Figure 1
figure 1

Correlation plots of SpO2 (r = 0.81) and heart rate (r = 0.966) of COPD and ILD patients and healthy volunteers.

Bland–Altman plots were used to demonstrate the agreement between the SpO2 and Heart Rate measurements of the commercial oximeters and the Apple Watch devices. The absolute mean difference or bias of SpO2 between the devices was 0.8% and the limits of agreement ranged from − 2.7 to 4.1%. The mean difference or bias of Heart Rate between the devices was 0%, and the limits of agreement ranged from − 8 to 8% (Fig. 2).

Figure 2
figure 2

Bland–Altman plots of SpO2 and heart rate of COPD and ILD patients and healthy volunteers. Solid lines show the mean bias. Dashed bias represents upper and lower limits of agreement.

Based on the mean differences between the devices, the Apple Watch has a tendency of higher SpO2 values than commercial oximeters; however, heart rate measurements were similar in both devices (Fig. 3).

Figure 3
figure 3

Comparison of Apple Watch and commercial oximeters devices of SpO2 and heart rate of COPD and ILD patients and healthy volunteers.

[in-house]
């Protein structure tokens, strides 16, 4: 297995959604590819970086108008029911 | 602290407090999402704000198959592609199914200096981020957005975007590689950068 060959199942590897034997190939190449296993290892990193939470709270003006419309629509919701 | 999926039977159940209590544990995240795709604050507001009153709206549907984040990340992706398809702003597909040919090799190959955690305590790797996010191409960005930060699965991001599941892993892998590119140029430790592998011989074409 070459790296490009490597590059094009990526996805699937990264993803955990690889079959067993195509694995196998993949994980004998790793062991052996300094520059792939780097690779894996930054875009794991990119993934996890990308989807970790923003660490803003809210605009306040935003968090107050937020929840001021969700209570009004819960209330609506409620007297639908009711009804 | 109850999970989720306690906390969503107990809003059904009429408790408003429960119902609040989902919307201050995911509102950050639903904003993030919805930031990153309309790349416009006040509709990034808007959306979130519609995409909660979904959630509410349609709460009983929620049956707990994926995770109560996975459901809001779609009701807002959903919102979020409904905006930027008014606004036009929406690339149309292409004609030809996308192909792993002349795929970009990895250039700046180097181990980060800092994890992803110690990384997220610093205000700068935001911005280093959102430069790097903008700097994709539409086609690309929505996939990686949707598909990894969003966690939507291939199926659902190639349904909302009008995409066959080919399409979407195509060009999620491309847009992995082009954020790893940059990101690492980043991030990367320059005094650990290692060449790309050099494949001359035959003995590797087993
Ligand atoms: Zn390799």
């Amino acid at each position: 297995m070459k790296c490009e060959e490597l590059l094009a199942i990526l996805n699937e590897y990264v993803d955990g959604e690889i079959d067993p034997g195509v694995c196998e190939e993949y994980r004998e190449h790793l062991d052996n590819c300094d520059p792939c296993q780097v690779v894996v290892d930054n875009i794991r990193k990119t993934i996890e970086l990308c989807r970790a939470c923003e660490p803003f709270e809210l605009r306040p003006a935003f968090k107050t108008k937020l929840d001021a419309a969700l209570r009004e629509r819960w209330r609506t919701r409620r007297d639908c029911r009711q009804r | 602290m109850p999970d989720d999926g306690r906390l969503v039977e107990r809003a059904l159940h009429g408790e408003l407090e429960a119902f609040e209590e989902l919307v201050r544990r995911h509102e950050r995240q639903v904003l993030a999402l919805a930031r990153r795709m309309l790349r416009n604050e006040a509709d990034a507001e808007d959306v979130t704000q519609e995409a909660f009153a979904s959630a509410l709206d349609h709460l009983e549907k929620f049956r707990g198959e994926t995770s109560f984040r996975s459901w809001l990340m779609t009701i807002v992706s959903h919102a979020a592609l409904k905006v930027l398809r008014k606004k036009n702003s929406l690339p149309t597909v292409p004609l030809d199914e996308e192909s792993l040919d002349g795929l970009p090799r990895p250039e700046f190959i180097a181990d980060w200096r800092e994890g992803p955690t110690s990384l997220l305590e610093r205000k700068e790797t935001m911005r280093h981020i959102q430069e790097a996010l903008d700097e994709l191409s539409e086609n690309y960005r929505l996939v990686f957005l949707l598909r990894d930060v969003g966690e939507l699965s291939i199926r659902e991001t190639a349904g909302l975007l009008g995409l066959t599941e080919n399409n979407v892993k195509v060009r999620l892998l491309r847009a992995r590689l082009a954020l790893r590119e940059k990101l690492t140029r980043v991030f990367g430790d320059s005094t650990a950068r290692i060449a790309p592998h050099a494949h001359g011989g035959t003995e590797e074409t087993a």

In the different groups, ILD, COPD, and healthy individuals, we did not observe significant differences between the Apple Watch and commercial oximeter devices for both parameters, SpO2 and heart rate (Fig. 4).

Figure 4
figure 4

Comparison of Apple Watch and commercial oximeters devices of SpO2. (A) Interstitial Lung Disease (ILD), (B) Chronic Obstructive Pulmonary Disease (COPD) and (C) Healthy volunteers.

When we evaluated the different interferences that could alter the measurements in the devices using the interclass correlation coefficient (two-way random-effects model) and One Way ANOVA. We did not observe statistical difference in the evaluation of skin color, wrist circumference, presence of wrist hair, and enamel nail for SpO2 and heart rate measurements in Apple Watch or commercial oximeter devices (p > 0.05).